The act of offering clothes might be read as an act of domestication. There's a patronizing feel to the actions of the shoemaker's wife, or farmer, or any human. They decide that the naked or hair-covered fae would be better off if they fit human social mores by wearing human-style clothes.
Could there even be a connection to people turning their coats inside out to avoid being led astray by will o' the wisps, or protecting a baby from fairies by laying the father's clothes over the cradle?
Whatever the roots of the story, the end result is always that a clumsy expression of human gratitude drives away fairy aid.
"Don't interrupt the fairies"
I have found one other tale type where the words "thank you" cause fairies to flee. In this story, a farmer discovers some tiny elves in his barn, threshing his wheat for him.
"[T]he farmer, looking through the key-hole, saw two elves threshing lustily, now and then interrupting their work to say to each other, in the smallest falsetto voice: 'I tweat [sweat], you tweat?' The poor man, unable to contain his gratitude, incautiously thanked them through the key-hole; when the spirits, who love to work or play, 'unheard and unespied,' instantly vanished, and have never since visited that barn." (Choice Notes from Notes and Queries, 1859, p. 76)
Similarly in Brand's Popular Antiquities, the farmer accidentally drives them off with the line that they've done "Quite enough! and thank ye!"
Great! The fairies run away when someone thanks them. But wait - the act of thanks is not what they're running from. The storyteller in the first version explicitly states that they leave because they do not like to be watched.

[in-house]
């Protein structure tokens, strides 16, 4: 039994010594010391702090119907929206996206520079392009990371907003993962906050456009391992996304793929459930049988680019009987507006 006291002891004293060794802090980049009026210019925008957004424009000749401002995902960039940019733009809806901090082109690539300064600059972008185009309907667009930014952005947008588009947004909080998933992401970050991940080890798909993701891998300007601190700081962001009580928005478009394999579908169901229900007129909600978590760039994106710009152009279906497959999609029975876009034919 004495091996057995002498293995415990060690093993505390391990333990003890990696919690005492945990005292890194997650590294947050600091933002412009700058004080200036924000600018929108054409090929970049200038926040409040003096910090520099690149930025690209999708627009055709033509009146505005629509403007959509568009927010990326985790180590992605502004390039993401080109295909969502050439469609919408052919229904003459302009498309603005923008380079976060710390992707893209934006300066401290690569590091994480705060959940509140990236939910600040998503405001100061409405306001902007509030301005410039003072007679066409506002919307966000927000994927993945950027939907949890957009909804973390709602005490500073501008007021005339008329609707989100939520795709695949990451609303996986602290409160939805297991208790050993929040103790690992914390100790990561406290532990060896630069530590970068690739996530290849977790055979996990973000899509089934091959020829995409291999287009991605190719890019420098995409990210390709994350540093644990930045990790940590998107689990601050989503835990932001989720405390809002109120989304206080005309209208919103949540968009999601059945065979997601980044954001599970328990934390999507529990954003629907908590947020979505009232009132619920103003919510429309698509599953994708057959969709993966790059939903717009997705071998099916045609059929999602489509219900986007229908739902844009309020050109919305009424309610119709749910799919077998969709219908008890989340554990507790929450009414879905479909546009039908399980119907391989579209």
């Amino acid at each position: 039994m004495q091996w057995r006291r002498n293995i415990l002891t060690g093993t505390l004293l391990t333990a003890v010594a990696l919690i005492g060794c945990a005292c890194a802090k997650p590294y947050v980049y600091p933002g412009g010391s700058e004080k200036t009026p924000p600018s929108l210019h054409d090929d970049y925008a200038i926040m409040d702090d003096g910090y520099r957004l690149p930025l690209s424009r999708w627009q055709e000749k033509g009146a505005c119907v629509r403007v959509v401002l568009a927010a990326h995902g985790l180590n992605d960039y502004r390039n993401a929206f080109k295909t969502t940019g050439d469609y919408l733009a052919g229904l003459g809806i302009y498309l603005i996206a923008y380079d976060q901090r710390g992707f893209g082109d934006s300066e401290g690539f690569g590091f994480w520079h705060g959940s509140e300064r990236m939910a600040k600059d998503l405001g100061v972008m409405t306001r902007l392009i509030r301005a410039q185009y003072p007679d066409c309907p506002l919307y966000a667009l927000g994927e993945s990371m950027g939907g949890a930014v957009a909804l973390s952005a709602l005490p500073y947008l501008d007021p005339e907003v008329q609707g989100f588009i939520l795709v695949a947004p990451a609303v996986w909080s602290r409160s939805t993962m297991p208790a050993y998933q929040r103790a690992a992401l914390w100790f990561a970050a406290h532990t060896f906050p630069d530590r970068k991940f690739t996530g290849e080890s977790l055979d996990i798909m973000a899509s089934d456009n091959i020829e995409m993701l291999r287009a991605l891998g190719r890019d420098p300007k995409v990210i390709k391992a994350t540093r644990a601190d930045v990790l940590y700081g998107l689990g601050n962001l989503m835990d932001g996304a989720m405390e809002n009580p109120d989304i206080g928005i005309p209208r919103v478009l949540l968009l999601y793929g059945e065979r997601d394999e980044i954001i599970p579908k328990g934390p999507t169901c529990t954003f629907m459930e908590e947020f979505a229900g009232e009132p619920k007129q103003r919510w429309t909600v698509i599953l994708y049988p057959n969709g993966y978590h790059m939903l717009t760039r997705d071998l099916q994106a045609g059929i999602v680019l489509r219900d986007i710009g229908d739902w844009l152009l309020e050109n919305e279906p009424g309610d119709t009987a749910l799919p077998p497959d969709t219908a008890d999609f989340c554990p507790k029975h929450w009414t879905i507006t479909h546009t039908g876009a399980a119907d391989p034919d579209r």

In addition, this is a very widespread story, and other versions are illuminating. A similar spying farmer does not thank the laboring fairies, but laughs at them with the condescending words "Well done, my little men." Again, the specific words that he uses are not the problem. The fairies leave because "fairies are offended if a mortal speaks to them." (The Folk-Lore Record, 1878)
In most of the versions that I have read, there is no thanks. The farmer actually threatens the fairies, in a much more tense exchange.
In “The Ungrateful Farmer" (Tales of the Dartmoor Pixies), the farmer is pleased that the pixies are doing his farmwork. He witnesses them throwing down their tools saying in exhaustion "I twit, you twit." He mistakenly believes that they have spotted him. Knowing that "once the pixies learn that they are overlooked they cease to return to that spot," he assumes they will leave, and leaps out at them bellowing angrily, "I'll twit 'ee!" Poof, no more pixies.